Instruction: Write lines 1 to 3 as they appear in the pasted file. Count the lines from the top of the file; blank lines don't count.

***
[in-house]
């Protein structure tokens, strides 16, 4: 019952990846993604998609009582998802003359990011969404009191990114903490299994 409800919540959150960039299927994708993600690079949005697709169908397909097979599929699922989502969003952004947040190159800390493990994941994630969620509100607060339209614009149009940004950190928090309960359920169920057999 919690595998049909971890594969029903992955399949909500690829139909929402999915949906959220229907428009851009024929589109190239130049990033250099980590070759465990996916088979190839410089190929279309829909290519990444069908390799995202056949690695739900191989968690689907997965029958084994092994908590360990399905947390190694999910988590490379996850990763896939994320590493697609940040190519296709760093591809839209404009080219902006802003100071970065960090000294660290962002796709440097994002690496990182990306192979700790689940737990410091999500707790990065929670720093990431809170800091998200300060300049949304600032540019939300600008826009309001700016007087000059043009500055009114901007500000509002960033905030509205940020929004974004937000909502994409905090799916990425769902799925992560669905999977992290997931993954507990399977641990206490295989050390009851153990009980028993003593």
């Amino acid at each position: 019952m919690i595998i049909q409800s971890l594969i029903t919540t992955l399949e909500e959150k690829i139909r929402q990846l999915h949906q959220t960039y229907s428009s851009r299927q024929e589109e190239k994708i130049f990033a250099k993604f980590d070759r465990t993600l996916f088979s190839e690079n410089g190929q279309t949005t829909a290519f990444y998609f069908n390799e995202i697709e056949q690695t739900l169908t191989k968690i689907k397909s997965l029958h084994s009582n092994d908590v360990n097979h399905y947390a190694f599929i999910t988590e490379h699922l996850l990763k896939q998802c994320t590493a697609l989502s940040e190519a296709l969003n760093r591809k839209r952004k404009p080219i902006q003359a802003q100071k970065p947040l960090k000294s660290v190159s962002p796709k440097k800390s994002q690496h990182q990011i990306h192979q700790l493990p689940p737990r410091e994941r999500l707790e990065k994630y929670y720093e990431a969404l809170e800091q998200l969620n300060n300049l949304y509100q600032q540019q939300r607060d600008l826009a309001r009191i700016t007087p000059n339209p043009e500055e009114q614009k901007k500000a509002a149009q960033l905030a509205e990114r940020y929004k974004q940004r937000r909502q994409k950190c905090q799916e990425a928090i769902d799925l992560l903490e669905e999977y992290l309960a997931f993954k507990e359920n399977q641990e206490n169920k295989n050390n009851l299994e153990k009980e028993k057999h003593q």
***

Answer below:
[in-house]
């Protein structure tokens, strides 16, 4: 019952990846993604998609009582998802003359990011969404009191990114903490299994 409800919540959150960039299927994708993600690079949005697709169908397909097979599929699922989502969003952004947040190159800390493990994941994630969620509100607060339209614009149009940004950190928090309960359920169920057999 919690595998049909971890594969029903992955399949909500690829139909929402999915949906959220229907428009851009024929589109190239130049990033250099980590070759465990996916088979190839410089190929279309829909290519990444069908390799995202056949690695739900191989968690689907997965029958084994092994908590360990399905947390190694999910988590490379996850990763896939994320590493697609940040190519296709760093591809839209404009080219902006802003100071970065960090000294660290962002796709440097994002690496990182990306192979700790689940737990410091999500707790990065929670720093990431809170800091998200300060300049949304600032540019939300600008826009309001700016007087000059043009500055009114901007500000509002960033905030509205940020929004974004937000909502994409905090799916990425769902799925992560669905999977992290997931993954507990399977641990206490295989050390009851153990009980028993003593």
């Amino acid at each position: 019952m919690i595998i049909q409800s971890l594969i029903t919540t992955l399949e909500e959150k690829i139909r929402q990846l999915h949906q959220t960039y229907s428009s851009r299927q024929e589109e190239k994708i130049f990033a250099k993604f980590d070759r465990t993600l996916f088979s190839e690079n410089g190929q279309t949005t829909a290519f990444y998609f069908n390799e995202i697709e056949q690695t739900l169908t191989k968690i689907k397909s997965l029958h084994s009582n092994d908590v360990n097979h399905y947390a190694f599929i999910t988590e490379h699922l996850l990763k896939q998802c994320t590493a697609l989502s940040e190519a296709l969003n760093r591809k839209r952004k404009p080219i902006q003359a802003q100071k970065p947040l960090k000294s660290v190159s962002p796709k440097k800390s994002q690496h990182q990011i990306h192979q700790l493990p689940p737990r410091e994941r999500l707790e990065k994630y929670y720093e990431a969404l809170e800091q998200l969620n300060n300049l949304y509100q600032q540019q939300r607060d600008l826009a309001r009191i700016t007087p000059n339209p043009e500055e009114q614009k901007k500000a509002a149009q960033l905030a509205e990114r940020y929004k974004q940004r937000r909502q994409k950190c905090q799916e990425a928090i769902d799925l992560l903490e669905e999977y992290l309960a997931f993954k507990e359920n399977q641990e206490n169920k295989n050390n009851l299994e153990k009980e028993k057999h003593q």